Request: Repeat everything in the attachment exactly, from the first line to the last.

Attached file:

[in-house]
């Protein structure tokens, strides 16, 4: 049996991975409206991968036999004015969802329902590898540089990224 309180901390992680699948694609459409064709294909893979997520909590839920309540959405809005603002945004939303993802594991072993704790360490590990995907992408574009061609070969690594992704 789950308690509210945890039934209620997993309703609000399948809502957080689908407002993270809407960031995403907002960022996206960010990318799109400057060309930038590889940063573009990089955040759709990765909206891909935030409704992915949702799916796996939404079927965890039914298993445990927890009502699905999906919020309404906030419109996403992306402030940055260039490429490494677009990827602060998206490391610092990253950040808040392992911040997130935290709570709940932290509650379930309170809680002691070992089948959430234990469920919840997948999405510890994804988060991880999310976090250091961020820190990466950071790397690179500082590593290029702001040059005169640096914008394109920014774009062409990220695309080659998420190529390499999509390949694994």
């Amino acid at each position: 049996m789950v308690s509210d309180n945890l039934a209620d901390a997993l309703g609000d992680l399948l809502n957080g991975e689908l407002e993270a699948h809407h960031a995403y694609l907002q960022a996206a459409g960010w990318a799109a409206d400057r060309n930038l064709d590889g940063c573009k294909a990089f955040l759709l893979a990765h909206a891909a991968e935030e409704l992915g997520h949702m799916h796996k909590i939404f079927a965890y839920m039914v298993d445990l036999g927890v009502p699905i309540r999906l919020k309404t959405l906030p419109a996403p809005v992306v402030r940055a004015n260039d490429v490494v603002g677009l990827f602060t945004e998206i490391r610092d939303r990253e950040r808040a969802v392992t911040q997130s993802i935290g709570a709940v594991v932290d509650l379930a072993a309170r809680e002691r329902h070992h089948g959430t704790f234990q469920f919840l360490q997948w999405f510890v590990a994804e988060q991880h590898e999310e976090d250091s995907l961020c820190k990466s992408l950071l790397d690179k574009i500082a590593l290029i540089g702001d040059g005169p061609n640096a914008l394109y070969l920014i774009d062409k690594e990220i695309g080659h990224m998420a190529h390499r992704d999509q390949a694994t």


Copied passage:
[in-house]
């Protein structure tokens, strides 16, 4: 049996991975409206991968036999004015969802329902590898540089990224 309180901390992680699948694609459409064709294909893979997520909590839920309540959405809005603002945004939303993802594991072993704790360490590990995907992408574009061609070969690594992704 789950308690509210945890039934209620997993309703609000399948809502957080689908407002993270809407960031995403907002960022996206960010990318799109400057060309930038590889940063573009990089955040759709990765909206891909935030409704992915949702799916796996939404079927965890039914298993445990927890009502699905999906919020309404906030419109996403992306402030940055260039490429490494677009990827602060998206490391610092990253950040808040392992911040997130935290709570709940932290509650379930309170809680002691070992089948959430234990469920919840997948999405510890994804988060991880999310976090250091961020820190990466950071790397690179500082590593290029702001040059005169640096914008394109920014774009062409990220695309080659998420190529390499999509390949694994």
């Amino acid at each position: 049996m789950v308690s509210d309180n945890l039934a209620d901390a997993l309703g609000d992680l399948l809502n957080g991975e689908l407002e993270a699948h809407h960031a995403y694609l907002q960022a996206a459409g960010w990318a799109a409206d400057r060309n930038l064709d590889g940063c573009k294909a990089f955040l759709l893979a990765h909206a891909a991968e935030e409704l992915g997520h949702m799916h796996k909590i939404f079927a965890y839920m039914v298993d445990l036999g927890v009502p699905i309540r999906l919020k309404t959405l906030p419109a996403p809005v992306v402030r940055a004015n260039d490429v490494v603002g677009l990827f602060t945004e998206i490391r610092d939303r990253e950040r808040a969802v392992t911040q997130s993802i935290g709570a709940v594991v932290d509650l379930a072993a309170r809680e002691r329902h070992h089948g959430t704790f234990q469920f919840l360490q997948w999405f510890v590990a994804e988060q991880h590898e999310e976090d250091s995907l961020c820190k990466s992408l950071l790397d690179k574009i500082a590593l290029i540089g702001d040059g005169p061609n640096a914008l394109y070969l920014i774009d062409k690594e990220i695309g080659h990224m998420a190529h390499r992704d999509q390949a694994t």